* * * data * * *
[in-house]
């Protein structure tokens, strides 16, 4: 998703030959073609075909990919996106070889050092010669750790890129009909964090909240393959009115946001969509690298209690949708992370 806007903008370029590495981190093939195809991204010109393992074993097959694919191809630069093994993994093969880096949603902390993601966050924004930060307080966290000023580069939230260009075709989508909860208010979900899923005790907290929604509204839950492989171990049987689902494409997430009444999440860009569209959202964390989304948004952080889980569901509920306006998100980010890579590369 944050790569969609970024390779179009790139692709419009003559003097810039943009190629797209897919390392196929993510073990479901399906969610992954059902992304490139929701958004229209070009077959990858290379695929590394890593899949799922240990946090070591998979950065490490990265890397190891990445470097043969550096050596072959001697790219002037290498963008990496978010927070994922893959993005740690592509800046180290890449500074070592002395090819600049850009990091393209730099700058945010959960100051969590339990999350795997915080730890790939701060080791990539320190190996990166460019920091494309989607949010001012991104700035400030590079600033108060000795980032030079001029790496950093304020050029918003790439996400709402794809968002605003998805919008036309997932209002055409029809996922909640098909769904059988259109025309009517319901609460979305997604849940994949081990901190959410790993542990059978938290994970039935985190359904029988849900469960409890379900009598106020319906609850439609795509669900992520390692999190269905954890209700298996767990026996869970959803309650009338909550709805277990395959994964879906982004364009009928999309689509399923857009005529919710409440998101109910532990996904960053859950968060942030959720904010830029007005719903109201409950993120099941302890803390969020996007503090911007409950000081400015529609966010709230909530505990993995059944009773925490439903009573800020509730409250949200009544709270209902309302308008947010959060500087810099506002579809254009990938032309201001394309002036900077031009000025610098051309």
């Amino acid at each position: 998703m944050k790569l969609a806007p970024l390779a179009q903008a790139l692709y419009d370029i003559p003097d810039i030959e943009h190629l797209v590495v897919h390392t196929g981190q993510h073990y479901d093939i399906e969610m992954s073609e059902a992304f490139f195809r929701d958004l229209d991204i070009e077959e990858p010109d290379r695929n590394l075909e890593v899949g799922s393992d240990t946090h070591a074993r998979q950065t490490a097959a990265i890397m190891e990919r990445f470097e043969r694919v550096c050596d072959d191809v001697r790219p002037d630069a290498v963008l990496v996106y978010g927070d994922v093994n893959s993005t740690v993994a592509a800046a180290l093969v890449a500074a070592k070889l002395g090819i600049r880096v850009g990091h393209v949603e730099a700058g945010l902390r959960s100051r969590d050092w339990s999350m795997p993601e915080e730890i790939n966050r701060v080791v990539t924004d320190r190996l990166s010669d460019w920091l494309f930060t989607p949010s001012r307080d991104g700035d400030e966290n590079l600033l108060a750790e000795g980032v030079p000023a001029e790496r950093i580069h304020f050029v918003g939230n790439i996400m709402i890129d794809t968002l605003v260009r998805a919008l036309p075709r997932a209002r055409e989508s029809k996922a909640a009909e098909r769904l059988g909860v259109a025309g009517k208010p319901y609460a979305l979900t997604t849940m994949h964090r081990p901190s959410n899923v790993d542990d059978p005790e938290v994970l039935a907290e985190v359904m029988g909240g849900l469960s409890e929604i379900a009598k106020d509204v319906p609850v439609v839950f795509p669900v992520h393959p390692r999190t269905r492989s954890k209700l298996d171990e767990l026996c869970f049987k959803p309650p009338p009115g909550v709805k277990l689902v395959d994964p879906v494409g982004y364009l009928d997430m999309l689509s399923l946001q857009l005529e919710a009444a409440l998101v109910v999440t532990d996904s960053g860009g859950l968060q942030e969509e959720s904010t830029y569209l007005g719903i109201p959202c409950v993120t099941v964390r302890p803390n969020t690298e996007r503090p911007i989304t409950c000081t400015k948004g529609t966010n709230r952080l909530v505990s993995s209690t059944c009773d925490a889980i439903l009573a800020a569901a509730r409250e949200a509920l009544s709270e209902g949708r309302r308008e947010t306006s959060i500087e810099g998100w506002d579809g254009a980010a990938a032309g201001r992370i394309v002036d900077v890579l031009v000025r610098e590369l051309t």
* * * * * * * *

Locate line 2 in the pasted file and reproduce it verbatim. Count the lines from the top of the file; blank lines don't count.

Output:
């Protein structure tokens, strides 16, 4: 998703030959073609075909990919996106070889050092010669750790890129009909964090909240393959009115946001969509690298209690949708992370 806007903008370029590495981190093939195809991204010109393992074993097959694919191809630069093994993994093969880096949603902390993601966050924004930060307080966290000023580069939230260009075709989508909860208010979900899923005790907290929604509204839950492989171990049987689902494409997430009444999440860009569209959202964390989304948004952080889980569901509920306006998100980010890579590369 944050790569969609970024390779179009790139692709419009003559003097810039943009190629797209897919390392196929993510073990479901399906969610992954059902992304490139929701958004229209070009077959990858290379695929590394890593899949799922240990946090070591998979950065490490990265890397190891990445470097043969550096050596072959001697790219002037290498963008990496978010927070994922893959993005740690592509800046180290890449500074070592002395090819600049850009990091393209730099700058945010959960100051969590339990999350795997915080730890790939701060080791990539320190190996990166460019920091494309989607949010001012991104700035400030590079600033108060000795980032030079001029790496950093304020050029918003790439996400709402794809968002605003998805919008036309997932209002055409029809996922909640098909769904059988259109025309009517319901609460979305997604849940994949081990901190959410790993542990059978938290994970039935985190359904029988849900469960409890379900009598106020319906609850439609795509669900992520390692999190269905954890209700298996767990026996869970959803309650009338909550709805277990395959994964879906982004364009009928999309689509399923857009005529919710409440998101109910532990996904960053859950968060942030959720904010830029007005719903109201409950993120099941302890803390969020996007503090911007409950000081400015529609966010709230909530505990993995059944009773925490439903009573800020509730409250949200009544709270209902309302308008947010959060500087810099506002579809254009990938032309201001394309002036900077031009000025610098051309």